April 2022 - Call Compliance News
Second Circuit Court of Appeals
The Second Circuit Court of Appeals has denied Todd Bank’s request to amend a complaint that had been dismissed at the district court. Bank v. GoHealth, LLC. Bank argued that the district court did not allow him the opportunity to amend his earlier complaint, but the appellate court disagreed saying that was solely within the trial judge’s discretion to allow a third amended complaint. Bank had alleged a prerecorded call which violated both federal and state law. The judge denied his standing to sue, however, because the call was received by his mother. The judge concluded he failed to suffer an injury as he did not suffer an invasion of his privacy.
Comment: Defendant also argued that the plaintiff failed to have a cause of action because he is a serial Telephone Consumer Protection Act (“TCPA”) litigant. The judge denied this argument.
California’s Senate has advanced a bill (SB 1059) through the Judiciary Committee increasing the likelihood it will ultimately be adopted into law. The bill amends the state’s definition of “data broker” to include any business that knowingly collects and shares certain personal information and shares it with third parties. The current version of the law applies only if the data broker sells data, rather than “shares” it.
Another bill has been introduced in the California Senate (SB 1380) which would require state agencies to notify consumers of personal data breaches.
A California court has ruled the terms “willful or knowing” in the TCPA require that the caller knew or was reckless in not knowing that the activity violated the law. True Health Chiropractic, Inc. v. McKesson Corp.
Comment: If a violation is “willful or knowing” the TCPA provides for treble damages. This plaintiff argued that intentionally sending a fax meant the violation was “knowing,” but the court disagreed, ruling treble damages were only available if the sender knew that the fax was illegal.
District of Columbia
A TCPA plaintiff has been sanctioned for failure to comply with discovery. Betz v. My Computer Career, Inc. The court ordered plaintiff to comply with document production within 14 days or face additional sanctions, including but not limited to dismissal of the case. The court also subsequently denied Betz’ motion to reopen discovery after he failed to schedule any depositions before discovery ended.
An Illinois court has refused to dismiss a purported class action alleging violation of the “do-not-call” list and internal “do-not-call” policy requirements by a seller of consumer solar panels. Moore v. Pro Custom Solar, LLC. The judge ruled the calls that were received were telephone solicitations and plaintiff sufficiently alleged the solar company did not train its employees in the existence and use of its internal “do-not-call” policy.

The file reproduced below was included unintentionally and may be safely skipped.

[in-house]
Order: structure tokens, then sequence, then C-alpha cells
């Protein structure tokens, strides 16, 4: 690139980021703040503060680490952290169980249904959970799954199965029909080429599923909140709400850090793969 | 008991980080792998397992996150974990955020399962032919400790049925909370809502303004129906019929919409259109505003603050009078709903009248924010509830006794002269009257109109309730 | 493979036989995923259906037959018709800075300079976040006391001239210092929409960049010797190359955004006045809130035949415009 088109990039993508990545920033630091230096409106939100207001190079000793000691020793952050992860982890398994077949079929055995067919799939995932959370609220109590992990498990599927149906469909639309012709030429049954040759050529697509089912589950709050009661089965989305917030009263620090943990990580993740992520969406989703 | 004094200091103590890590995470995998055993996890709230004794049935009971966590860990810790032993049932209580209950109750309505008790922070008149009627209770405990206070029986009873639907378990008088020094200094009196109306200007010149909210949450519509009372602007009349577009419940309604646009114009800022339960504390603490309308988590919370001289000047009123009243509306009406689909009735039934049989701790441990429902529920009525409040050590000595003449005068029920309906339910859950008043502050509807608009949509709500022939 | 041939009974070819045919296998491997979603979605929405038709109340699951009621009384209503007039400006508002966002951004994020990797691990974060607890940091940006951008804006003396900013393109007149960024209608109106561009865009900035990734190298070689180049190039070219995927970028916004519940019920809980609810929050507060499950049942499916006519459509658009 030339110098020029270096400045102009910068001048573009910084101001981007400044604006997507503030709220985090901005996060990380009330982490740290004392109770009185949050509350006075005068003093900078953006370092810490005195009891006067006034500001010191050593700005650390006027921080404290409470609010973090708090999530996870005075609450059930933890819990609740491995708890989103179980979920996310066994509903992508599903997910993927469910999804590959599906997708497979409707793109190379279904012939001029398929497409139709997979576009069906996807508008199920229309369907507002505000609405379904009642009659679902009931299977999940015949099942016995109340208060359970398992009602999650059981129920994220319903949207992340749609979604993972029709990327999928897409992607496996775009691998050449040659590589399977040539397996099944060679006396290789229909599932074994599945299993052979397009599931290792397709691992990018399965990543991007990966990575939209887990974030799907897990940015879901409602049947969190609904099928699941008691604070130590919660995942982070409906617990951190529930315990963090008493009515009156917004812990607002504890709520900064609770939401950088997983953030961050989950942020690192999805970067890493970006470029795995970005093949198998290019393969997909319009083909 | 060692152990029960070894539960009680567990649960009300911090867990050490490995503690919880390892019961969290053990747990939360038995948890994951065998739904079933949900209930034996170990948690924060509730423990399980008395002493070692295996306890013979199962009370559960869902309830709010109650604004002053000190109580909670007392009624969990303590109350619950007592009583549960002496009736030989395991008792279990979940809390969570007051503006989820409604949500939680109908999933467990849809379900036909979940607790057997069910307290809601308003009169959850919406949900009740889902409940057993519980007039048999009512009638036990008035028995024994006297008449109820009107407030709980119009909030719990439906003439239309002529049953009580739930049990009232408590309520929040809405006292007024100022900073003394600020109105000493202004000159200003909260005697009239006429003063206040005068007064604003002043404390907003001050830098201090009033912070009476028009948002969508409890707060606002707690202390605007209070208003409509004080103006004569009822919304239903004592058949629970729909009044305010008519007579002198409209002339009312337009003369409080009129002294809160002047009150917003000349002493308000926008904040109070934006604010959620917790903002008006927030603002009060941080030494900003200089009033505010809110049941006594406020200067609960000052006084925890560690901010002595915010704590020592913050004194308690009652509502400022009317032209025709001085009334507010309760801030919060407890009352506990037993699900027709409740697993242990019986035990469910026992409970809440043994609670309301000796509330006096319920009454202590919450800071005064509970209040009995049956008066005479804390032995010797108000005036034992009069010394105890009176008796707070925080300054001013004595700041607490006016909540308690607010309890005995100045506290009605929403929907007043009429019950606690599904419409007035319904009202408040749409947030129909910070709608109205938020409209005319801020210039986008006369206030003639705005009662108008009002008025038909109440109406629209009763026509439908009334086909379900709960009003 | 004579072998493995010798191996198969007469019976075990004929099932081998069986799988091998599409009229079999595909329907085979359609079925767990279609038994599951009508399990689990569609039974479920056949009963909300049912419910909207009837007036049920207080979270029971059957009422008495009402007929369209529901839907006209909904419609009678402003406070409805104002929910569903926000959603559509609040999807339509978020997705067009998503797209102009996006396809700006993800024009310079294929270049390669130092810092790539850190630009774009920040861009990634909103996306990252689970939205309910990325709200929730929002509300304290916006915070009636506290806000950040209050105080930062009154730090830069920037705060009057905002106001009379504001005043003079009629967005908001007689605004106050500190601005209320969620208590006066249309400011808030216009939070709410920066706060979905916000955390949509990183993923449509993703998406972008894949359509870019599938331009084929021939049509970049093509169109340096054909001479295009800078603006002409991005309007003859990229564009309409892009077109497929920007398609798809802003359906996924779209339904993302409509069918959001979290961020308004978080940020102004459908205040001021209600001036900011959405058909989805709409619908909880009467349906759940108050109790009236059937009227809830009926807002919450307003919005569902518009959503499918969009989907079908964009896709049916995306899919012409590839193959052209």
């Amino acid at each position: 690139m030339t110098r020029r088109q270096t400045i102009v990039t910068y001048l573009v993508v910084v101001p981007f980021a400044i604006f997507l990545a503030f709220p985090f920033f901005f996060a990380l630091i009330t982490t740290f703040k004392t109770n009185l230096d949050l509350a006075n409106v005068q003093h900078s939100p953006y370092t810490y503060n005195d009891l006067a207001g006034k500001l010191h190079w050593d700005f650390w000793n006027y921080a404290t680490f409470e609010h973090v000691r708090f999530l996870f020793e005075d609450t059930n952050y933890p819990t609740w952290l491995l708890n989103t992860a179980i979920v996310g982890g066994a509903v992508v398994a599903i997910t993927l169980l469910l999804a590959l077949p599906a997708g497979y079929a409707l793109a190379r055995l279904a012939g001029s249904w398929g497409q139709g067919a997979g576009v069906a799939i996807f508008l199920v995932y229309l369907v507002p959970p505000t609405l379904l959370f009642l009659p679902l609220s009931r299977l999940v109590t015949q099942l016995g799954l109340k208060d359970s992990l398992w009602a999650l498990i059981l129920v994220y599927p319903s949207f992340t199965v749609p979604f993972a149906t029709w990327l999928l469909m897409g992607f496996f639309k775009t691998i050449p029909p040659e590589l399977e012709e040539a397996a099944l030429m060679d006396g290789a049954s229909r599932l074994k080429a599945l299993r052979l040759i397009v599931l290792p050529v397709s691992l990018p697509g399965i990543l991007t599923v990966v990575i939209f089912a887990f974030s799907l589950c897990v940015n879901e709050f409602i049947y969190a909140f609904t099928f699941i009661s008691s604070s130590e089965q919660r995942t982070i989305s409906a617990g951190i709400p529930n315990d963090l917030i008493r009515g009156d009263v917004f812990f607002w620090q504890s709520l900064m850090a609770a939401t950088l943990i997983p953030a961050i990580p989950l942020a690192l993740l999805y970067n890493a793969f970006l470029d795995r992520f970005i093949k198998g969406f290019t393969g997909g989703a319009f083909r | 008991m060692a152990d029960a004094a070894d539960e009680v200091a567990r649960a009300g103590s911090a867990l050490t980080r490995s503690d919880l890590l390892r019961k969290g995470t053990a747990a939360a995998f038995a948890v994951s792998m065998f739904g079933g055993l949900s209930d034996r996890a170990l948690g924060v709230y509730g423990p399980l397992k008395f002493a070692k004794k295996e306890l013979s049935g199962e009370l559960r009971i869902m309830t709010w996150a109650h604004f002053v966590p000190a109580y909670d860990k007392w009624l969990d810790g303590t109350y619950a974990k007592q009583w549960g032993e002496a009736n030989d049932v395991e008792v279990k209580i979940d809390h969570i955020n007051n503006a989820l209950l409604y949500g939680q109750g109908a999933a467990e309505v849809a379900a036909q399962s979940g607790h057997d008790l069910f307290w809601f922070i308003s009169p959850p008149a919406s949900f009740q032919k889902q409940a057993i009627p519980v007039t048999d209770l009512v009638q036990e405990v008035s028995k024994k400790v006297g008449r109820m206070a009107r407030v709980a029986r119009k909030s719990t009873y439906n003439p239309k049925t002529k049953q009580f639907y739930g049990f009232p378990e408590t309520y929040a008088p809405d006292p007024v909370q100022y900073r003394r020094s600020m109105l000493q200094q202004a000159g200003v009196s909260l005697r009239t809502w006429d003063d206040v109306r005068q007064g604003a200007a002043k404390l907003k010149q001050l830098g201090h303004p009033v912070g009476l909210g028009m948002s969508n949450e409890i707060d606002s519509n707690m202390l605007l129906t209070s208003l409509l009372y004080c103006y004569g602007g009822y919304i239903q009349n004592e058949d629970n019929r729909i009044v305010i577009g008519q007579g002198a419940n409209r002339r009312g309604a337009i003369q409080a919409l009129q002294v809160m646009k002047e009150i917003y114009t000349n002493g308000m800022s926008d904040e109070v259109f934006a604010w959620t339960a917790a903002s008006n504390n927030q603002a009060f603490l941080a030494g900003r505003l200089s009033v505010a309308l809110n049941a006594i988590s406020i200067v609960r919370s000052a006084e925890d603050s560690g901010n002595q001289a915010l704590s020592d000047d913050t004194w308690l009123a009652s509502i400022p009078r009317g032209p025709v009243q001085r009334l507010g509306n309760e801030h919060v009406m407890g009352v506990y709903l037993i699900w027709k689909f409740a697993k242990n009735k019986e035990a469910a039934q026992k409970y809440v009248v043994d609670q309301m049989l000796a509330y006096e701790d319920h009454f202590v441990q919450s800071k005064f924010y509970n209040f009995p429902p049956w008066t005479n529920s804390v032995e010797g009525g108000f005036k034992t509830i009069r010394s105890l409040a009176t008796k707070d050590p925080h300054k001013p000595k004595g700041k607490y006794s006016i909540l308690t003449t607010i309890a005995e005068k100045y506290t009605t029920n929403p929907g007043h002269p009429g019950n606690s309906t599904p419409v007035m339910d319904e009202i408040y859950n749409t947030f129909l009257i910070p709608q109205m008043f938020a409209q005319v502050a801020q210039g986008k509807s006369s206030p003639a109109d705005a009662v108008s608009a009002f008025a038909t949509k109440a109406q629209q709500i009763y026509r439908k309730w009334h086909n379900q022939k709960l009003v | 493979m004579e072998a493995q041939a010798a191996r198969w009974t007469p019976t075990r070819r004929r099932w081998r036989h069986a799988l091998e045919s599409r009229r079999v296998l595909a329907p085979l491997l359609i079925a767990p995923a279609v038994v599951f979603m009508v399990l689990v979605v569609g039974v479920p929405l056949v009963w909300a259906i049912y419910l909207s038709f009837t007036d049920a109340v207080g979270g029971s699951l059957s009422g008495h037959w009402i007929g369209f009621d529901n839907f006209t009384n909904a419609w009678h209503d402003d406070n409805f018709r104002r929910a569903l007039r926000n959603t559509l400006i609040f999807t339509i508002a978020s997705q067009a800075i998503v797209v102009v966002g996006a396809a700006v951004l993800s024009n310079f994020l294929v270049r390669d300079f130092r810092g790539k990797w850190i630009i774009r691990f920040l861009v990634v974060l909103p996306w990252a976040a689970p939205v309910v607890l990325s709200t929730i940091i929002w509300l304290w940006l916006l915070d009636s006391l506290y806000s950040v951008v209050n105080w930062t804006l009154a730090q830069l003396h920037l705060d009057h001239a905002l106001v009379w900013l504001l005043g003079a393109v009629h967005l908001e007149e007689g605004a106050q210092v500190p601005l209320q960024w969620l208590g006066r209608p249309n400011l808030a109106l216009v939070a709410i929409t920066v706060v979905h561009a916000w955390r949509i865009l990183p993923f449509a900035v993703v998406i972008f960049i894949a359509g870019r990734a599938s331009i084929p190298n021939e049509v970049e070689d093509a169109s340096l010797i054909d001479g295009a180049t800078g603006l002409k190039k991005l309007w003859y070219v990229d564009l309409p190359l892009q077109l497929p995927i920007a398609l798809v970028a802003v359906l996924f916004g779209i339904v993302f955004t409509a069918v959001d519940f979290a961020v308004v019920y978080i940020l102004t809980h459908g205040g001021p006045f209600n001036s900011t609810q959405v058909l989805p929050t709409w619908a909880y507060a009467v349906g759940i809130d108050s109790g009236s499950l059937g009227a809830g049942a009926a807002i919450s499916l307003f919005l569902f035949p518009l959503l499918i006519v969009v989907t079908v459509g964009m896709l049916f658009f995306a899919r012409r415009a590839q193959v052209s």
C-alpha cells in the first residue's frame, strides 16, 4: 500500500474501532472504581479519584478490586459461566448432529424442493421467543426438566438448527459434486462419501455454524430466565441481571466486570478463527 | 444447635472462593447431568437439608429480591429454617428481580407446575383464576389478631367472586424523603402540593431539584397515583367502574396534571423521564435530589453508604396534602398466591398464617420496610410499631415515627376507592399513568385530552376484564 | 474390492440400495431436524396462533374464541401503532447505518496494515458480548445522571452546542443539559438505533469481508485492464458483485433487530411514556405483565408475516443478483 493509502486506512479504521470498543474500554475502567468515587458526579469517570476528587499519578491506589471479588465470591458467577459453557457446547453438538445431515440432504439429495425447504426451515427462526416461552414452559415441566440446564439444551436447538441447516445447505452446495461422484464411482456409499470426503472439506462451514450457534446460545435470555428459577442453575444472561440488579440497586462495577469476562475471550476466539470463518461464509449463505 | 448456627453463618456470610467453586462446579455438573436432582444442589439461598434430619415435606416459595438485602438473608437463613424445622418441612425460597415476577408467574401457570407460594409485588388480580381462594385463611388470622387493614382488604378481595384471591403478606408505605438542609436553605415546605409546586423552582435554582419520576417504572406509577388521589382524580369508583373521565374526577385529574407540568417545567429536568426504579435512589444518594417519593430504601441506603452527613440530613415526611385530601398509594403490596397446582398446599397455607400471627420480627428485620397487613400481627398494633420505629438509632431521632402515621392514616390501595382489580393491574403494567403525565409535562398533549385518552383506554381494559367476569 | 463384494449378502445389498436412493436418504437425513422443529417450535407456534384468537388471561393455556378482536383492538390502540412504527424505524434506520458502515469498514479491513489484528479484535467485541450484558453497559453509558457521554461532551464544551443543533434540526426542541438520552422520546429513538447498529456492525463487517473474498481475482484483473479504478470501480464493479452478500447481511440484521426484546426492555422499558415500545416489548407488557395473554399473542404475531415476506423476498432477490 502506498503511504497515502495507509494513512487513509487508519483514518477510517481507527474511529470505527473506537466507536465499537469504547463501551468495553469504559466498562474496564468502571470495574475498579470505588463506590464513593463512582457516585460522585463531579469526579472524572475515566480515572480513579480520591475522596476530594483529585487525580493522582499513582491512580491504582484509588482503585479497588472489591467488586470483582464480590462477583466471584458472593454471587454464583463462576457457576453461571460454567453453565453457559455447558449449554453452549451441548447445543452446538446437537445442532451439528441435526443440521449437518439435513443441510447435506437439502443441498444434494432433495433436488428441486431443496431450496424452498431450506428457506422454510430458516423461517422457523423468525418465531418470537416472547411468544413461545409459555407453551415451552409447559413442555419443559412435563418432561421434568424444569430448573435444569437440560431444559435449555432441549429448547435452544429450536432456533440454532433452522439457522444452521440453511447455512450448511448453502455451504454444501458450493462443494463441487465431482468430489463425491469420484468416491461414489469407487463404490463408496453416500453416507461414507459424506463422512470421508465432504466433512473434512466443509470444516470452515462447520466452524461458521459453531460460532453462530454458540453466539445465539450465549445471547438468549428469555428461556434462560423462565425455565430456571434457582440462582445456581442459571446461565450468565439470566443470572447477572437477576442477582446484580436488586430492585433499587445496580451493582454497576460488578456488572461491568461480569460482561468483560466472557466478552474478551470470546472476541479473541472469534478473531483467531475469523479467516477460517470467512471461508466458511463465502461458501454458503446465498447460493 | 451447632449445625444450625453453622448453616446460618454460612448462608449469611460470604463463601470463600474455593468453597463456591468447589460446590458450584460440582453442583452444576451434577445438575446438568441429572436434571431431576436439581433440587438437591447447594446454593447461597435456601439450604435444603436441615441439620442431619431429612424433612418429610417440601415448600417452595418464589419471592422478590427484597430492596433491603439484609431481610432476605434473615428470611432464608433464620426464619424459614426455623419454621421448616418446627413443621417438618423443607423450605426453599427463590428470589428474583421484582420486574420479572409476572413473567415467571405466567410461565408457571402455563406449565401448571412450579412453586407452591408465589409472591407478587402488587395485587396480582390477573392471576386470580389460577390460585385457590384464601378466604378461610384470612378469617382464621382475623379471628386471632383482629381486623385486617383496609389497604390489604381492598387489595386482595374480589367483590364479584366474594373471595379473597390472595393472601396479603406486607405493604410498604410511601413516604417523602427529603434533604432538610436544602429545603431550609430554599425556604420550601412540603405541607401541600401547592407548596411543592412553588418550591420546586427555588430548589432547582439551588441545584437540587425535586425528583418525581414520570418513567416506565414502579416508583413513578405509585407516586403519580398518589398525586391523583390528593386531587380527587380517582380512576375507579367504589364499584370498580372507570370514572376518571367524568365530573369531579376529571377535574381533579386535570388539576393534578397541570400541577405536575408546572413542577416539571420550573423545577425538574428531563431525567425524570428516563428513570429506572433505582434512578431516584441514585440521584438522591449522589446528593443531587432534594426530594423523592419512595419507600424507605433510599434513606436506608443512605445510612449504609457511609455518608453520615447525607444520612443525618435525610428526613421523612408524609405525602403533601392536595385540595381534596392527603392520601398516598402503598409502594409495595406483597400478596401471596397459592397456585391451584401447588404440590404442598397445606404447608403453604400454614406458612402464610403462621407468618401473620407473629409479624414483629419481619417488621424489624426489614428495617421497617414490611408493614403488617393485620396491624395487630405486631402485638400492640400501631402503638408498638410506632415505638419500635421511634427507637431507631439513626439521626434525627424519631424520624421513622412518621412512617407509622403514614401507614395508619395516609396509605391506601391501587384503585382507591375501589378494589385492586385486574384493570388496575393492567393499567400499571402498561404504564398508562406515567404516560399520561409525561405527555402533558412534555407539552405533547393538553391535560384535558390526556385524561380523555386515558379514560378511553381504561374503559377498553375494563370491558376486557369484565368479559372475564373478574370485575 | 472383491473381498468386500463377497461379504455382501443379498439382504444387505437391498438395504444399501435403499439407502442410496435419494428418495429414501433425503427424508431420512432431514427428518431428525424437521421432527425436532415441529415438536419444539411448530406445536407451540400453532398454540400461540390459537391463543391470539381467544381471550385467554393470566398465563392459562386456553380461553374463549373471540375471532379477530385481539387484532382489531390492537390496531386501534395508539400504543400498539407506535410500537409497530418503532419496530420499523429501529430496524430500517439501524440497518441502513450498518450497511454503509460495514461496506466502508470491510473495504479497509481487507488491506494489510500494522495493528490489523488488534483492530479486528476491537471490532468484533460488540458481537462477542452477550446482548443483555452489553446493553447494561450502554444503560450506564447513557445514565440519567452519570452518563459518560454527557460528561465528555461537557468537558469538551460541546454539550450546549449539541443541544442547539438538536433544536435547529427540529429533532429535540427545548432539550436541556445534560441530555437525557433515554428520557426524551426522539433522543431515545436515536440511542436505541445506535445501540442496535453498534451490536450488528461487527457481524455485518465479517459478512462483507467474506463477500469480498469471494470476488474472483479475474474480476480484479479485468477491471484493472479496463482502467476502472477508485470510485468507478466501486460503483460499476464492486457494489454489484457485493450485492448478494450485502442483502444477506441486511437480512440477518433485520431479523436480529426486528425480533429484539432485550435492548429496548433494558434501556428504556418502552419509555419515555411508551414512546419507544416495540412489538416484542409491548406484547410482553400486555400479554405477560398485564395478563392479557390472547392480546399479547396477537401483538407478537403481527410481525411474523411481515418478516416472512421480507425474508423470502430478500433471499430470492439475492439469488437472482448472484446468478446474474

Comment: Plaintiff’s counsel is Avi Kaufman, who is very active in the TCPA class action area, especially with regard to internal “do-not-call” policy requirements. Plaintiffs’ claims are commonly shifting to “do-not-call” claims after the Facebook v. Duguid, 141 S. Ct. 1163, 1167 (2021) decision clarified the definition of “automatic telephone dialing system” (“ATDS”). If you would like assistance with compliance regarding the TCPA’s internal “do-not-call” list and policy requirements, please contact us.
A judge has denied a company’s “motion to bifurcate” discovery in a wrong number case where a restaurant mistakenly provided plaintiff’s number to Grubhub as its contact number. Marshall v. Grubhub, Inc. The judge noted the case had been ongoing for more than two years prior to the motion to bifurcate discovery and ordered class and individual discovery to continue at the same time.
The Oklahoma House is likely to pass a bill known as the “Telephone Solicitation Act of 2022” (HB 3168) which would mirror the “mini” TCPA law passed by Florida last year. Under the bill, a person cannot knowingly make a telephone sales call if the call involves an “automated system” for selection or dialing of telephone numbers or the playing of a recorded message unless the caller has the prior express written consent of the called party.
Comment: The bill would only apply to organizations that are required to register as a telemarketer in Oklahoma, exempting many organizations, including publicly traded companies, supervised financial institutions, etc.
A judge has affirmed an arbitration award to a bank after it successfully defended TCPA claims from a credit card holder who received debt collection calls. Credit One Bank, N.A. v. Lieberman. The arbitrator awarded the bank $286,000 and the bank claimed an additional $73,000 to defend the appeal for a total of almost $360,000. Although the bank called Lieberman more than 600 times, the credit card agreement adequately provided the bank express consent for these calls.
Comment: Counsel for plaintiff, Marcus & Zelman, LLC, is not subject to this award, but they may face other claims. The arbitrator held that Lieberman misrepresented interrogatory responses and noted that claimant decided to compel arbitration and sought compensation for fraudulent claims.
A Pennsylvania court has refused to strike the opinion of a plaintiffs’ expert witness in a TCPA class action. Heidarpour v. Vision Solar, LLC. Jeffrey Hansen wrote an opinion for the plaintiffs stating that defendant’s dialing system was an ATDS as the term is defined in the TCPA, because it used “random or sequential number generation.” The court, however, did not certify the class pending additional discovery.